I’ll never forget my first time ordering wine at a restaurant.
I had just turned 21 and was excited to finally order a drink at dinner with my parents. When I asked the waitress for a wine recommendation, she flipped it back on me and asked what I was looking for in the wine. Having zero clue what to say (or what the question even meant), I sat there in silence for a second before admitting my ignorance — it made me felt pretty dumb!
When I got home that night I spent a few minutes on google to find some wine vocab words to keep in my back pocket. While these have been helpful, the truth is that I still have no idea what deems a wine “good”.
So in order to answer that question (and avoid feeling dumb when ordering wine again), I decided to build a series of Machine Learning models to predict the quality of a wine based on its characteristics.
In this article, I’ll walk you through the process of building the models and discuss my findings.
- Fixed Acidity: contribute to sourness
- Volatile Acidity: high levels give bad vinegar taste
- Citric Acid: contributes to ‘fresh’ flavor
- Residual Sugar: makes wine mellow and flavorful
- Chlorides: saltiness
- Free Sulfur Dioxide: protects wine from spoiling
- Total Sulfur Dioxide: also protects from spoilage
- Density: correlated with high quality and wine ‘legs’
- pH: acidity
- Sulphates: preservative
Each wine in the dataset also has a 1–10 rating of its quality. So the goal of building the models is to try and predict the quality of the wine based on the levels of the above characteristics.
Building the Models
In Machine Learning, its important to do some pre-processing on the data in order to get the best possible model performance and avoid problems like overfitting.
The first thing I did was manipulate the raw data so the ‘Quality’ variable went from being a score of 1–10 to choosing an arbitrary cutoff point so that it becomes a binary value of the wine being either “good” or “bad”. By simplifying the data and creating a true classification problem, the accuracy of each model increased significantly. After that, I used a tool to normalize the range of the features.
Next, a key step in any Machine Learning problem is splitting the data into training and testing sets. These models work by learning trends in the training data since the training data contains the “answer” (in this case, the wine quality). The testing set is a new segment of the same data with the “answers” removed. By feeding the the testing set into the model so it can make predictions, we’re able to get an accuracy score to see how well the model works on new data.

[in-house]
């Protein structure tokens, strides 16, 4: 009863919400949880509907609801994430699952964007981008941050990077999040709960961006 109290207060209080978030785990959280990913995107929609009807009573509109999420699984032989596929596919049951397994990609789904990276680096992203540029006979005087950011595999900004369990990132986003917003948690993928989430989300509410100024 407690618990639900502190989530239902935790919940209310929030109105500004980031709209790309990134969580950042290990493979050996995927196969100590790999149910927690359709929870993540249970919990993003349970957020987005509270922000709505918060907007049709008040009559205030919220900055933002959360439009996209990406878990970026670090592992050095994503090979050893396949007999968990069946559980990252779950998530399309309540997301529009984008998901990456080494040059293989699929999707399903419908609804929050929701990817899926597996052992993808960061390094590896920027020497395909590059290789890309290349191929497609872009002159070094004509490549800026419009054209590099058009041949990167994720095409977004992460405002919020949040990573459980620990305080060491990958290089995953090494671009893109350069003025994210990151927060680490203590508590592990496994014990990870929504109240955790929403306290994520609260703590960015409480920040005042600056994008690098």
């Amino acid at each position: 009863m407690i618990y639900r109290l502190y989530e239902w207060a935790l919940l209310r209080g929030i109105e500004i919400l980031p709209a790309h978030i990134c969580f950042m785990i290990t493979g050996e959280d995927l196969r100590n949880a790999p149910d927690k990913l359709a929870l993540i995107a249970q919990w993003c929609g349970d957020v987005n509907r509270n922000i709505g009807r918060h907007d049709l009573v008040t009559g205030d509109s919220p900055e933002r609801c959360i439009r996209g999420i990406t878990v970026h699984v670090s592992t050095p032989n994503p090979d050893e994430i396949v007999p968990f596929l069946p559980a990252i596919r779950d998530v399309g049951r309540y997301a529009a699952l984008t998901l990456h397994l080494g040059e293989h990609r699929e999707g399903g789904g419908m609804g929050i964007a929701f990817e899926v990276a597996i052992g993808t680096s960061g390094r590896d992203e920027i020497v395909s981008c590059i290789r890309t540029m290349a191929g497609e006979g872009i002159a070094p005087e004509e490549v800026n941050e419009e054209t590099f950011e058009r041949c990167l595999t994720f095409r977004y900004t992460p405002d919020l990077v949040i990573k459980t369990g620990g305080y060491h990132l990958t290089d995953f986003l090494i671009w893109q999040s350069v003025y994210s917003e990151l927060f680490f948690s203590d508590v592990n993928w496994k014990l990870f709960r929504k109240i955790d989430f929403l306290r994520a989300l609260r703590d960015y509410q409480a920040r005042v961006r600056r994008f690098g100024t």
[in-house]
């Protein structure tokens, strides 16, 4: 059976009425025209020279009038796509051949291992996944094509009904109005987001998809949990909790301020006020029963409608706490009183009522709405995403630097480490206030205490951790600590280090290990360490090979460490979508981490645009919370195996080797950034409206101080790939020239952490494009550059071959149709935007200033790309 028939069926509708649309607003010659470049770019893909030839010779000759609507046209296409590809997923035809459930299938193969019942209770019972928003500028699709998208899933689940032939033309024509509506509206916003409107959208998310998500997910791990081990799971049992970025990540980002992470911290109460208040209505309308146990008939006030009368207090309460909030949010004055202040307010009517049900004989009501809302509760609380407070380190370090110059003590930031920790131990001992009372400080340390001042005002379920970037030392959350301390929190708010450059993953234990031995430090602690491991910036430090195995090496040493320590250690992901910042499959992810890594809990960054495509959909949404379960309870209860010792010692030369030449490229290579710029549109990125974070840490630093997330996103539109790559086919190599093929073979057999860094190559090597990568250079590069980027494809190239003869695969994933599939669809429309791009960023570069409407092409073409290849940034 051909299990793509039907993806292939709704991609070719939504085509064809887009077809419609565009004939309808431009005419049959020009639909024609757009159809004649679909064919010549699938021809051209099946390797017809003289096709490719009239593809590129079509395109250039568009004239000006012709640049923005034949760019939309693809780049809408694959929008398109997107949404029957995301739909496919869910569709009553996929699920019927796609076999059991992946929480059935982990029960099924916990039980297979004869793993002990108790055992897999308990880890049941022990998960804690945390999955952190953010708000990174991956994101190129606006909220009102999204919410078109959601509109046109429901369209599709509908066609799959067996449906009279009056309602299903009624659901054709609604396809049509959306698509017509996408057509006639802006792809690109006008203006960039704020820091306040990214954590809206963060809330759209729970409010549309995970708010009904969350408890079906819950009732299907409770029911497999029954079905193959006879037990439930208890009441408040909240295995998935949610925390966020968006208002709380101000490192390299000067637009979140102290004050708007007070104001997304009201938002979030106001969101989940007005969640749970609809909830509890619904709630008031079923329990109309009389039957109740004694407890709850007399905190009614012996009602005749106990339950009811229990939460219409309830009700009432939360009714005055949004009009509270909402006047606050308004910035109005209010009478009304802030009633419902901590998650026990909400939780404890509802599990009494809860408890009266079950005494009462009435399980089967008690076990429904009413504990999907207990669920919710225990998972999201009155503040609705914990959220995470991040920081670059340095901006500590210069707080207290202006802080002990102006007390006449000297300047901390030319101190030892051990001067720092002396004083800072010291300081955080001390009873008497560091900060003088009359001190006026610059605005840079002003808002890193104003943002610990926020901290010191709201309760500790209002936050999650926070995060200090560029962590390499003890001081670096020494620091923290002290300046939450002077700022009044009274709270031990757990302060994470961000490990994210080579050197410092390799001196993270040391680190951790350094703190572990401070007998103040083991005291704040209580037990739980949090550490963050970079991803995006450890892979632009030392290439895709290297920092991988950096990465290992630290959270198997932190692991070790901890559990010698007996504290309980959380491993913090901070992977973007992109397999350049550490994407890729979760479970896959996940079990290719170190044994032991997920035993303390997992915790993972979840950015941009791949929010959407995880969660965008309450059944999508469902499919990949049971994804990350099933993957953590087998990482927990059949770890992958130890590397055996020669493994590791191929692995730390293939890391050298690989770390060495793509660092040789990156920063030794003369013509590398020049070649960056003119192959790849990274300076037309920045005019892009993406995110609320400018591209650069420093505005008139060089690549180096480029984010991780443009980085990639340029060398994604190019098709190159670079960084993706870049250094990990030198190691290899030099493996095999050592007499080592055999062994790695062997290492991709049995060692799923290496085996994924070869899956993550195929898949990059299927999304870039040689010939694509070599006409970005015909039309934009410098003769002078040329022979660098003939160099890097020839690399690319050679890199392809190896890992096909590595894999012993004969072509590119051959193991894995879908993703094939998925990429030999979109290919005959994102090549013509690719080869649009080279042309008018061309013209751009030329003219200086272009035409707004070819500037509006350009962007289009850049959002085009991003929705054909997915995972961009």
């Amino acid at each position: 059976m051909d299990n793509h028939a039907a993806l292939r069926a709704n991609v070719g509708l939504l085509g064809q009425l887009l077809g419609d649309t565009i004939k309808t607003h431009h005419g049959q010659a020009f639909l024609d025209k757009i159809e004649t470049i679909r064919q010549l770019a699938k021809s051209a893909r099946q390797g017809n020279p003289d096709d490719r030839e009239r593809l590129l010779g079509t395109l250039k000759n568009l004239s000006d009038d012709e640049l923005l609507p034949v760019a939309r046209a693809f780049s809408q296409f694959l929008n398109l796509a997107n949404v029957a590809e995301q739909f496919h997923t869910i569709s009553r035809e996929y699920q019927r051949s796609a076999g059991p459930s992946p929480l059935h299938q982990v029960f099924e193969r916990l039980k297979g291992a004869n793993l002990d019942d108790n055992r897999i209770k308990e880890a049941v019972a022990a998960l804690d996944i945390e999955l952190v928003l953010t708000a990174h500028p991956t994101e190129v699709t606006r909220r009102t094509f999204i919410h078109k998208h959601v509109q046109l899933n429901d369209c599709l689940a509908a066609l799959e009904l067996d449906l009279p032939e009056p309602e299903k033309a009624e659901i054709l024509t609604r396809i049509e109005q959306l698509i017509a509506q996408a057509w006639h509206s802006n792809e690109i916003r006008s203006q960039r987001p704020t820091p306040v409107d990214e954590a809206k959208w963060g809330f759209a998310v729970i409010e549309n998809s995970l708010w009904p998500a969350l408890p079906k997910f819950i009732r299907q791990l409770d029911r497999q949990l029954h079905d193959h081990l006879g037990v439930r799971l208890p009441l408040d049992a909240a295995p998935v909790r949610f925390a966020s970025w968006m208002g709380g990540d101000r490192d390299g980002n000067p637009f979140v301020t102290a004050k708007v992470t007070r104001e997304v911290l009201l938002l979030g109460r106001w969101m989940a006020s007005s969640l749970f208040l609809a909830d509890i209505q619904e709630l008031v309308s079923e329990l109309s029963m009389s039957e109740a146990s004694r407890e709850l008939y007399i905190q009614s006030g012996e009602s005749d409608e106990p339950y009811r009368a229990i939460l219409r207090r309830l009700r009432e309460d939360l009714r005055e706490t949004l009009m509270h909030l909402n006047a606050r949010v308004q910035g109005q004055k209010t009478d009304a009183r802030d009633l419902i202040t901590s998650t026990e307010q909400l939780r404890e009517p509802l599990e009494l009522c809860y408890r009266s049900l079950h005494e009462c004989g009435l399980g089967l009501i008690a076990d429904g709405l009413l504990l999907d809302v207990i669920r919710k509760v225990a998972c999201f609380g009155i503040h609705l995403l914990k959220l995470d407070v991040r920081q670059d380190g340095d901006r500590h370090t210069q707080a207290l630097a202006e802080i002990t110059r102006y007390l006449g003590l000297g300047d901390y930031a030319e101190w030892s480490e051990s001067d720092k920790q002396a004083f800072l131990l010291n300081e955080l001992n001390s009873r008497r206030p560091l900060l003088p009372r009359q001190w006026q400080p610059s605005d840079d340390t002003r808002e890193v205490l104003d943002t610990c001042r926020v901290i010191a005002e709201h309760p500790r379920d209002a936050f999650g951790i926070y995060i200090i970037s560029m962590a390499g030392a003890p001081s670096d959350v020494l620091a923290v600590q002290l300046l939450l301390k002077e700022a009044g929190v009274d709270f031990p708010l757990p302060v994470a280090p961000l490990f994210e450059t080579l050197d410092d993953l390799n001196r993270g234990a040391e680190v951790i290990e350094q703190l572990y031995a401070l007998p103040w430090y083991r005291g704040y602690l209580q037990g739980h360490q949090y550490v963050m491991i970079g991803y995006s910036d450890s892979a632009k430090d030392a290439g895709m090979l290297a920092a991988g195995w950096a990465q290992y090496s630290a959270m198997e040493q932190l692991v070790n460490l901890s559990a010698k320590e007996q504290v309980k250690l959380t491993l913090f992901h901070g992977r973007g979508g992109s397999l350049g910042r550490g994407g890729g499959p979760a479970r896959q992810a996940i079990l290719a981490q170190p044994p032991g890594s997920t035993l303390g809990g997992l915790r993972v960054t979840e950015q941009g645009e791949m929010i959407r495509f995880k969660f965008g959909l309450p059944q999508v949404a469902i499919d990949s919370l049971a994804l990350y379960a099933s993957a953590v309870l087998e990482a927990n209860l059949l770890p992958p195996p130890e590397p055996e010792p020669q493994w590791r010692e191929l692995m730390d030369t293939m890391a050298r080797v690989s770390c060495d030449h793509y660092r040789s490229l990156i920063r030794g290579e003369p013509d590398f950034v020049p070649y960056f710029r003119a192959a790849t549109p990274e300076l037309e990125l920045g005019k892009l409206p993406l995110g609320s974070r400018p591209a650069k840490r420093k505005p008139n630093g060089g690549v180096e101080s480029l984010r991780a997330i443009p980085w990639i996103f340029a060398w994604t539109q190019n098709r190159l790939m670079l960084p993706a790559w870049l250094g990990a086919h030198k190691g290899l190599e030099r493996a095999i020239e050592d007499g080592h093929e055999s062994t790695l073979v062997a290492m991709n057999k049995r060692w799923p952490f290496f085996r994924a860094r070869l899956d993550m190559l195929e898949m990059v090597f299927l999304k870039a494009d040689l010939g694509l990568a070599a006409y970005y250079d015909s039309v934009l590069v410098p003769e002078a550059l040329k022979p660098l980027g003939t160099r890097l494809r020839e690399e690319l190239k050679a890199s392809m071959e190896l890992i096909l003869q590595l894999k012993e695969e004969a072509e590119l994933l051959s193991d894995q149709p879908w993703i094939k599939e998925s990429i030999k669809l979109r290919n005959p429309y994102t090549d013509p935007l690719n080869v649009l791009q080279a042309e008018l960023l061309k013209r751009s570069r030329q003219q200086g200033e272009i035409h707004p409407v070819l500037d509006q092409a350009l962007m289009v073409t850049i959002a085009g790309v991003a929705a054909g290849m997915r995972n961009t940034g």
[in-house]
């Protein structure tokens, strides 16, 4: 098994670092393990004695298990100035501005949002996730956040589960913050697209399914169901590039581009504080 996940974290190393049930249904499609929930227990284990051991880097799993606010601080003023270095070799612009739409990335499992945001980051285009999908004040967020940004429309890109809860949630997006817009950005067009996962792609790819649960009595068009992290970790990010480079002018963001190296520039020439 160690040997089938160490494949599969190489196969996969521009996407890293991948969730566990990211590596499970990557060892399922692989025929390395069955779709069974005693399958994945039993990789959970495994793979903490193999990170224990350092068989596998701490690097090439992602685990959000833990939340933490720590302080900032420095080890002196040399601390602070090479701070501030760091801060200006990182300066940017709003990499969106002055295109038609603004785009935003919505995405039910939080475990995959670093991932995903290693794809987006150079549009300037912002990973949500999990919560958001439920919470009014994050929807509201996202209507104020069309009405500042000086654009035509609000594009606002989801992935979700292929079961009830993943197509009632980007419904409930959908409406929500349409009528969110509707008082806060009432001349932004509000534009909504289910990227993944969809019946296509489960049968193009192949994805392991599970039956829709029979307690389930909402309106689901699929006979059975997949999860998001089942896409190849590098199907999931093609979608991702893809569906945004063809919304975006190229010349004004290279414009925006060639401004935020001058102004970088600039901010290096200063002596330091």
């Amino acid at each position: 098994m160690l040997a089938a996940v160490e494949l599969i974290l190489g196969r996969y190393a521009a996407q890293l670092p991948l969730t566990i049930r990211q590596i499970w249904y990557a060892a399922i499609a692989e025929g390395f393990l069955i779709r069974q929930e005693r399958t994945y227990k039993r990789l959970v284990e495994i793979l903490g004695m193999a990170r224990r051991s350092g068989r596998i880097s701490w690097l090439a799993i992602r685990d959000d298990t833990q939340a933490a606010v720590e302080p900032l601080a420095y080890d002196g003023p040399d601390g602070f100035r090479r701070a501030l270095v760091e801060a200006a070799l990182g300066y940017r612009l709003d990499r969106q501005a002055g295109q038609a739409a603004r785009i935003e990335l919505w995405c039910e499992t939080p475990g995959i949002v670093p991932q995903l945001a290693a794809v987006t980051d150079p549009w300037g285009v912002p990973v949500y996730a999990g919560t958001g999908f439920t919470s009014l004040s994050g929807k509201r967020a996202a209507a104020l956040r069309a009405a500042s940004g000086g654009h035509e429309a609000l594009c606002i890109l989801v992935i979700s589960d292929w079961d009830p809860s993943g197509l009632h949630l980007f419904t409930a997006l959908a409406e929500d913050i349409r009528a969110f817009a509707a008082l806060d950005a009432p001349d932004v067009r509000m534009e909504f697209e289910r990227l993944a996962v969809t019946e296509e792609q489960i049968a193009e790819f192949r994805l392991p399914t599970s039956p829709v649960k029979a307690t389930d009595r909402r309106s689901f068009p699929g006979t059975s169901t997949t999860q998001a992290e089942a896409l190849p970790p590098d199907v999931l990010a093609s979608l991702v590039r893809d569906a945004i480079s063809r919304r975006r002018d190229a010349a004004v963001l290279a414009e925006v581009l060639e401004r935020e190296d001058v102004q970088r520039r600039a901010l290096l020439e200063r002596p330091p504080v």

As figure 1 shows, all five of the models performed similarly well. The Random Forest model performed the best with an overall accuracy score of 83%. This means that if you give this model information on 100 different wines, it will be able to accurately predict whether the wine is good or bad 83 times.
The Random Forest works by making a bunch of decision trees and joining them together to create the most accurate outcome. This structure is particularly helpful because it provides empirical insight into which features in the data are most important for prediction.
For our wine problem, the level of alcohol seems to be the most important feature by a significant margin, according to the Random Forest. Sulphates, Volatile Acidity, and Total Sulfur Dioxide are also significant factors in determining the quality of wine.
These findings can be useful for winemakers because it provides a framework for which wine properties they should focus on during production in order to create the highest quality wine.
And perhaps more importantly, I can use these findings to go back to that restaurant where I ordered my first glass of wine and not feel dumb. When the waitress asks me what I’m looking for, I’ll take a peak at my Feature Importance chart and gladly tell her I’m looking for a balanced amount of Alcohol, Sulphates, and Volatile Acidity.